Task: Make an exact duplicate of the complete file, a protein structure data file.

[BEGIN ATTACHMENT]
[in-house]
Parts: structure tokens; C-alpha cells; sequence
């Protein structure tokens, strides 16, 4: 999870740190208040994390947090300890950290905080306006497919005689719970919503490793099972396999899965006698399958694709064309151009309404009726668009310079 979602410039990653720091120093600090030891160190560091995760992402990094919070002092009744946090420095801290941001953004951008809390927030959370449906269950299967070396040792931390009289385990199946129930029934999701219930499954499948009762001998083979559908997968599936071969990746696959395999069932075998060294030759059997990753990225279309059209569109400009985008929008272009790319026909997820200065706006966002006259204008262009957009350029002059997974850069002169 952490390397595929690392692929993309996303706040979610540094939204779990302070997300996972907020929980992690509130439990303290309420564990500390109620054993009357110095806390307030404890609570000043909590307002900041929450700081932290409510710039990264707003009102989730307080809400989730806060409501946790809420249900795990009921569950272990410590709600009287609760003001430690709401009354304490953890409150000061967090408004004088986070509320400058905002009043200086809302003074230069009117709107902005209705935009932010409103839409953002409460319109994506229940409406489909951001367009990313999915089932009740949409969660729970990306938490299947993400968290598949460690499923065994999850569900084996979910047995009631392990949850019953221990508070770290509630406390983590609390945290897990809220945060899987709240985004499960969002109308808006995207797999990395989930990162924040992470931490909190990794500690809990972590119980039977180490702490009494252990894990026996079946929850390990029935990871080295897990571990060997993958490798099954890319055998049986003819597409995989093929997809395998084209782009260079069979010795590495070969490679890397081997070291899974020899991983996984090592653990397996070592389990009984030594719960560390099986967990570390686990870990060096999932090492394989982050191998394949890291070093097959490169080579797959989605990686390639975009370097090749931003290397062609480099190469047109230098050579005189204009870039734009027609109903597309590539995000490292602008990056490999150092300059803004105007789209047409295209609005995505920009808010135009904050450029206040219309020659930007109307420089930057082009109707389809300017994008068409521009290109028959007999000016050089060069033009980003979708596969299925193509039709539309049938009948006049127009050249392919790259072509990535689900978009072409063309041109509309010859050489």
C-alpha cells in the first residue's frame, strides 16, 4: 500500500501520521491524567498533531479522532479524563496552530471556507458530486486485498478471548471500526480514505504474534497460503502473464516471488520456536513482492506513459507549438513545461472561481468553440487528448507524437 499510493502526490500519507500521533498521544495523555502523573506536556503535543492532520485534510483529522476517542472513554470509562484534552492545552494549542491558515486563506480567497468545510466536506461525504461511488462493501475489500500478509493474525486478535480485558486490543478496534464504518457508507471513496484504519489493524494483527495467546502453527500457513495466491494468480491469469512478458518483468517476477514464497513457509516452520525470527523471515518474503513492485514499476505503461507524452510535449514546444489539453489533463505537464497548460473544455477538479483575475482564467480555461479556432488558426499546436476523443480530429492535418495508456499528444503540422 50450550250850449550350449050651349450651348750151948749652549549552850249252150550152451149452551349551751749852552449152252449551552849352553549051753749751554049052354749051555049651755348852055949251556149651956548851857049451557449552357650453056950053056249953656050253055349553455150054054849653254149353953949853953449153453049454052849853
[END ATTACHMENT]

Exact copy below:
[in-house]
Parts: structure tokens; C-alpha cells; sequence
């Protein structure tokens, strides 16, 4: 999870740190208040994390947090300890950290905080306006497919005689719970919503490793099972396999899965006698399958694709064309151009309404009726668009310079 979602410039990653720091120093600090030891160190560091995760992402990094919070002092009744946090420095801290941001953004951008809390927030959370449906269950299967070396040792931390009289385990199946129930029934999701219930499954499948009762001998083979559908997968599936071969990746696959395999069932075998060294030759059997990753990225279309059209569109400009985008929008272009790319026909997820200065706006966002006259204008262009957009350029002059997974850069002169 952490390397595929690392692929993309996303706040979610540094939204779990302070997300996972907020929980992690509130439990303290309420564990500390109620054993009357110095806390307030404890609570000043909590307002900041929450700081932290409510710039990264707003009102989730307080809400989730806060409501946790809420249900795990009921569950272990410590709600009287609760003001430690709401009354304490953890409150000061967090408004004088986070509320400058905002009043200086809302003074230069009117709107902005209705935009932010409103839409953002409460319109994506229940409406489909951001367009990313999915089932009740949409969660729970990306938490299947993400968290598949460690499923065994999850569900084996979910047995009631392990949850019953221990508070770290509630406390983590609390945290897990809220945060899987709240985004499960969002109308808006995207797999990395989930990162924040992470931490909190990794500690809990972590119980039977180490702490009494252990894990026996079946929850390990029935990871080295897990571990060997993958490798099954890319055998049986003819597409995989093929997809395998084209782009260079069979010795590495070969490679890397081997070291899974020899991983996984090592653990397996070592389990009984030594719960560390099986967990570390686990870990060096999932090492394989982050191998394949890291070093097959490169080579797959989605990686390639975009370097090749931003290397062609480099190469047109230098050579005189204009870039734009027609109903597309590539995000490292602008990056490999150092300059803004105007789209047409295209609005995505920009808010135009904050450029206040219309020659930007109307420089930057082009109707389809300017994008068409521009290109028959007999000016050089060069033009980003979708596969299925193509039709539309049938009948006049127009050249392919790259072509990535689900978009072409063309041109509309010859050489």
C-alpha cells in the first residue's frame, strides 16, 4: 500500500501520521491524567498533531479522532479524563496552530471556507458530486486485498478471548471500526480514505504474534497460503502473464516471488520456536513482492506513459507549438513545461472561481468553440487528448507524437 499510493502526490500519507500521533498521544495523555502523573506536556503535543492532520485534510483529522476517542472513554470509562484534552492545552494549542491558515486563506480567497468545510466536506461525504461511488462493501475489500500478509493474525486478535480485558486490543478496534464504518457508507471513496484504519489493524494483527495467546502453527500457513495466491494468480491469469512478458518483468517476477514464497513457509516452520525470527523471515518474503513492485514499476505503461507524452510535449514546444489539453489533463505537464497548460473544455477538479483575475482564467480555461479556432488558426499546436476523443480530429492535418495508456499528444503540422 50450550250850449550350449050651349450651348750151948749652549549552850249252150550152451149452551349551751749852552449152252449551552849352553549051753749751554049052354749051555049651755348852055949251556149651956548851857049451557449552357650453056950053056249953656050253055349553455150054054849653254149353953949853953449153453049454052849853